Instead, Peter repented of his own wrong in front of his own church. He listened, NOT because Paul was a friend, but because Paul was right. Peter could’ve easily said, “God is on my side and you’re just a jealous little hater” — but Peter was not butt-hurt about the whole thing.
Peter did not use “God’s unconditional love” as a one-sided argument in defense of his own position. Because Peter remembered: God loves Paul too, and God loves everyone, and other people can be right, and very often we need others to see our blind spots and set us on the truth again.
If you are blocking out other people in your life because they’ve said some conflicting opinions, it’s very much worth looking into again.
You can keep saying “It’s between me and God” and you can keep plugging your ears, but that will only hurt you. It will only damage the church.
I’m not saying we need to receive every voice as having the same value. You do have a right to encouragement. Of course there are some haters. God really does unconditionally love you. BUT: I hope we can have enough thoughtfulness to consider that our theology is not an isolated ivory tower of favoritism.
It’s worth taking the extra time and effort to hear the other side of things, to consider the unfamiliar, to examine the unpleasant. Together we might learn there is really only one who gets it right all the time, and we cling to Him.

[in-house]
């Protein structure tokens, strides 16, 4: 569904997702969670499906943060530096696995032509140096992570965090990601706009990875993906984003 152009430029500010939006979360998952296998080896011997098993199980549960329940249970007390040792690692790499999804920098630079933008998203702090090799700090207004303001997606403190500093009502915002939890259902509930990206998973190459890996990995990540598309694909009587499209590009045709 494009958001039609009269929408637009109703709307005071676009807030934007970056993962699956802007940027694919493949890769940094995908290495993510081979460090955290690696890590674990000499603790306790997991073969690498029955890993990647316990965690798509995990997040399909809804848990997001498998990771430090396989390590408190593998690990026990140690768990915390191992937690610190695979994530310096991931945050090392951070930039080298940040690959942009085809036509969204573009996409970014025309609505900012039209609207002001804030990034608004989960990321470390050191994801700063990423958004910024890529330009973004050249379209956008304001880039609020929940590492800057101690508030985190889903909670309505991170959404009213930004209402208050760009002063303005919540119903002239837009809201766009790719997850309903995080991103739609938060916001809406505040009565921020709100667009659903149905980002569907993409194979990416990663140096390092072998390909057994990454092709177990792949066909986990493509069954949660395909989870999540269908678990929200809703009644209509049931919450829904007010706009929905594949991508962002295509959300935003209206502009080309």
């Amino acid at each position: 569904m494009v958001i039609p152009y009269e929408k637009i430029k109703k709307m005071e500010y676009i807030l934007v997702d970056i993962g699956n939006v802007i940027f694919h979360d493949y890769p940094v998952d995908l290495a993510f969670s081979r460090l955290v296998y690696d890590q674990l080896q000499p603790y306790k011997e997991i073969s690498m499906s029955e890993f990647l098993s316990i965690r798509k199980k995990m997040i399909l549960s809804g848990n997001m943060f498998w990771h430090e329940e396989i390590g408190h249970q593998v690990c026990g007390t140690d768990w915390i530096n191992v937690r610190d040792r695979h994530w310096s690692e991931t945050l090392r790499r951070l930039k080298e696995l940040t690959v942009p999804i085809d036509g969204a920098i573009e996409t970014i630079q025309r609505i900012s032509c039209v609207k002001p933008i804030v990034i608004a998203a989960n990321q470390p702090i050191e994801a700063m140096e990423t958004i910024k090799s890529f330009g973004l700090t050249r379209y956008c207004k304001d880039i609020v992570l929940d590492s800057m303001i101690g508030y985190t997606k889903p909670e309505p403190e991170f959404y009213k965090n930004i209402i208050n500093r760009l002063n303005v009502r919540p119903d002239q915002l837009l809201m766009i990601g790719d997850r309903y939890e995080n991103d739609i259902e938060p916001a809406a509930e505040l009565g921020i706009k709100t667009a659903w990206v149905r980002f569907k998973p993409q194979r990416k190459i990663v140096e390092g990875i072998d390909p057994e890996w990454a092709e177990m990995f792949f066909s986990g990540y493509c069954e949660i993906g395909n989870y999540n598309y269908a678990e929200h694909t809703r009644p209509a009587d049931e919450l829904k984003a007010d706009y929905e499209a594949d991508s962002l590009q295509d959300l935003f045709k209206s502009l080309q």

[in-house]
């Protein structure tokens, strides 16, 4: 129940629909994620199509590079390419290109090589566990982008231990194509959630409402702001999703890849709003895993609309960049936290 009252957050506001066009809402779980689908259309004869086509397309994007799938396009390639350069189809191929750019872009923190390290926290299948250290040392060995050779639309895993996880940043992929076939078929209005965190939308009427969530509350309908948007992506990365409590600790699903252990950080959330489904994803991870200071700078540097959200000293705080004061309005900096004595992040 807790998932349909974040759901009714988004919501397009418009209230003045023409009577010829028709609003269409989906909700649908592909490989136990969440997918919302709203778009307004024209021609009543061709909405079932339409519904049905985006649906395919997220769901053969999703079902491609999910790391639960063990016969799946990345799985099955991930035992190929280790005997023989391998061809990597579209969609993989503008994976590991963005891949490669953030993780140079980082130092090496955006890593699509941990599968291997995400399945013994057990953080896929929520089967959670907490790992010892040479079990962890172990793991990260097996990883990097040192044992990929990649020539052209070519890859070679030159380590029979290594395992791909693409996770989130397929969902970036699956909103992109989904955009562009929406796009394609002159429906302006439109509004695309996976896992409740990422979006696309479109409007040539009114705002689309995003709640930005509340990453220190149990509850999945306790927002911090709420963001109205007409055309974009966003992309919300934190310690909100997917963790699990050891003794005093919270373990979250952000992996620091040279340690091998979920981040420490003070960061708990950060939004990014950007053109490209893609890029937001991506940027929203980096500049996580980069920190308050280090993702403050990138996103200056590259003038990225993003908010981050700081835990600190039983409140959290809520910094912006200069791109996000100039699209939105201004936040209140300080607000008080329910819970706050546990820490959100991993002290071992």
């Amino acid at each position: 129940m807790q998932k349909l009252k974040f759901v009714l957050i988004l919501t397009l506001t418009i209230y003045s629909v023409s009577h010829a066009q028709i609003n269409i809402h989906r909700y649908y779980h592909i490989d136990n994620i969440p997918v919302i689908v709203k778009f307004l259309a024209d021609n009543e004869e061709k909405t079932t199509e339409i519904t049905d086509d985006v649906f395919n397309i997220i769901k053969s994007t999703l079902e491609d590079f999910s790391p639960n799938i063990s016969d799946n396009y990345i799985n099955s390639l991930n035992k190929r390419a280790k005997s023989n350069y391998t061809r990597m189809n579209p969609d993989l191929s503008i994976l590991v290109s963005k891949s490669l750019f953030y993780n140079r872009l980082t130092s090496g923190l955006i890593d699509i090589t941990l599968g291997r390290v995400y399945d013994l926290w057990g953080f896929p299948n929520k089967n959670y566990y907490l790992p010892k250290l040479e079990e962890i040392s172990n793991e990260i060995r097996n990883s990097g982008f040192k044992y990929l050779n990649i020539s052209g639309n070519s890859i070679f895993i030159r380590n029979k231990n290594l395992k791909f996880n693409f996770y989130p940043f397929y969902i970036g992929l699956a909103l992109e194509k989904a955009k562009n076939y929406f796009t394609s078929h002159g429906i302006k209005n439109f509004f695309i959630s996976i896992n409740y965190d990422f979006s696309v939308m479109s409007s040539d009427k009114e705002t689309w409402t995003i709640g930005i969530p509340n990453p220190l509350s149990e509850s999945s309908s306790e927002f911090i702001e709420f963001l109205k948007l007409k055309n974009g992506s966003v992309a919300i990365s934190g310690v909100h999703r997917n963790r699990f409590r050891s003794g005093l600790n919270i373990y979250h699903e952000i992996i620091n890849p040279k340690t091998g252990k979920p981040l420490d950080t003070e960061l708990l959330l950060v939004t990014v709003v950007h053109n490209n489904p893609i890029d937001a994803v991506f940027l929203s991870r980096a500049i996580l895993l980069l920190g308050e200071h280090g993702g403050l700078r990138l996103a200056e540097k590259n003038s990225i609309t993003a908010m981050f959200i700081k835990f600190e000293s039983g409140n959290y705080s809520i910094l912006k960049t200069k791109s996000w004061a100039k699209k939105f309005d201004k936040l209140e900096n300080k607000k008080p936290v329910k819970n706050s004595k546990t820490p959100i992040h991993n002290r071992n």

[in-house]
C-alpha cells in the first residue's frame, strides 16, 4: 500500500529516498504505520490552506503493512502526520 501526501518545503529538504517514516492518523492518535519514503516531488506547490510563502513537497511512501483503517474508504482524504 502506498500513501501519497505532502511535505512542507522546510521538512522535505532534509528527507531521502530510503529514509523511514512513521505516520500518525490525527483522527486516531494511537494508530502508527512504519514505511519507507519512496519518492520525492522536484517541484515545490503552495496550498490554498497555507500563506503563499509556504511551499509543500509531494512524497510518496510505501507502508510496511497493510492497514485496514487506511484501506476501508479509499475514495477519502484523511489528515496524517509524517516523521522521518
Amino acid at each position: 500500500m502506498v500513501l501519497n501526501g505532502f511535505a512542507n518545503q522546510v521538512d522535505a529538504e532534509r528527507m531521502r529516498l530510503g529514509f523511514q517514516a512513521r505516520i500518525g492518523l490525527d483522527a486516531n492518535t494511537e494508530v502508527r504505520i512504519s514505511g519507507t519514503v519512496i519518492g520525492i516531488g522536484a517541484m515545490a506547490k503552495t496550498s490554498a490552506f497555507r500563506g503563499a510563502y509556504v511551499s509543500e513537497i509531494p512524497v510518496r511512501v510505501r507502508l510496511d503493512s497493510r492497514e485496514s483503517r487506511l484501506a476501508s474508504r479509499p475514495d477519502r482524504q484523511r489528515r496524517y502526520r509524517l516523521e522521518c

11 thoughts on “Triumphalist Self-Affirming Theology: “God Is On My Side, So Screw Everyone Else!””
Reblogged this on iLife Journey.
We often take the criticism from others as them trying to bring us down. I see this all the time in education. As a teacher I am observed by my principals three times a year. I try to see them as growth points in profession, but often others see them as principals coming down in them. As Christians, we are called to be like Peter, who by the way before Pentecost did not take criticism very well, and look at it as an opportunity to grow.
That’s a very healthy attitude and I’m glad you receive it that way. While it’s true there are certainly “haters” in every profession, we can still grow from them. Plus God is on their side too. Thanks for sharing, my friend.